Officials report few problems.
It was back to school time on Monday for Frederick County Public School Students. Nearly 41,000 kids were greeted by about 3,000 teachers, support personnel, administrators, bus drivers and other employees at each of the school system's 64 schools.
"There are always a few glitches on the first day as people try to learn their new routines and figure out where their classrooms are and where their buses are," says Michael Doerrer, Communications, Engagement and Marketing Director for the local school system. "But, all in all, there were really no problems we could really point to. It was just a matter of learning new things and getting the routine down."
As part of the first day of school, Superintendent Dr. Theresa Alban and her leadership team visited several schools to greet students and share in the excitement of the beginning of another school year. But Doerrer says the superintendent and her staff were there to talk about specific issues. In Dr. Alban's case, it was the promise of public education. "The idea that it's what enables success for so many people," he says. "She was also focusing on the idea of community and how public education builds communities and the importance of our schools to our communities."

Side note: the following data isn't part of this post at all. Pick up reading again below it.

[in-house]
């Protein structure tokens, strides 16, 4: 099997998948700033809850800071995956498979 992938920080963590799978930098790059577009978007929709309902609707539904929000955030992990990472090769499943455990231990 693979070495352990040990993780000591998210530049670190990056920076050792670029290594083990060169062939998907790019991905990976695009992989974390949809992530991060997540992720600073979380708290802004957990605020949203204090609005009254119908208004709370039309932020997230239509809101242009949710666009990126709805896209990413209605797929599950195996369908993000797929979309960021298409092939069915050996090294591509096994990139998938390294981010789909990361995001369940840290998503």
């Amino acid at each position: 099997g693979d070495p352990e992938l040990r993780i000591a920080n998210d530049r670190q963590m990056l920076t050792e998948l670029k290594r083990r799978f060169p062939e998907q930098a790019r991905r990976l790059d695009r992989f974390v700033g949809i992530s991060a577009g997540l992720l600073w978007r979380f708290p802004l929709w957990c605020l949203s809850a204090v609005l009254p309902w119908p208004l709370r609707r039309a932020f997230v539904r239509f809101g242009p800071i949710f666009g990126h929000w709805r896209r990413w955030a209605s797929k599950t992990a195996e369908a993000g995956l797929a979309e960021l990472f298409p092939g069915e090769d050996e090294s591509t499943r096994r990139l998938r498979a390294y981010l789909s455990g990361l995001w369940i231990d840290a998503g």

Dr. Ablan visited Linganore High, and met with the students and staff. Chief Operating Officer Ann Bonitatibus and Special Education Director Dan Martz visited several schools with programs that make the local public school system unique, including Lewistown Elementary School, which has the Pyramid Program for students who need intensive special education and therapeutic services in small group settings. The other schools with this program as Ballenger Creek and New Market Middle Schools, and Tuscarora and Walkersville High Schools.
While Frederick County's first day of school went off with few problems, the first day in Baltimore County was marred by a shooting. A 17-year-old student at Perry Hall High School was shot by another student in the cafeteria. The victim was taken to the hospital. Doerrer says something like this is always on the minds of school system officials. "The safety of our students is out number-one priority," he says. "It's the number-one priority of our bus drivers, our school administrators and our teachers."
Frederick County Public School will hold 180 days of classes throughout the 2012-2013 academic year.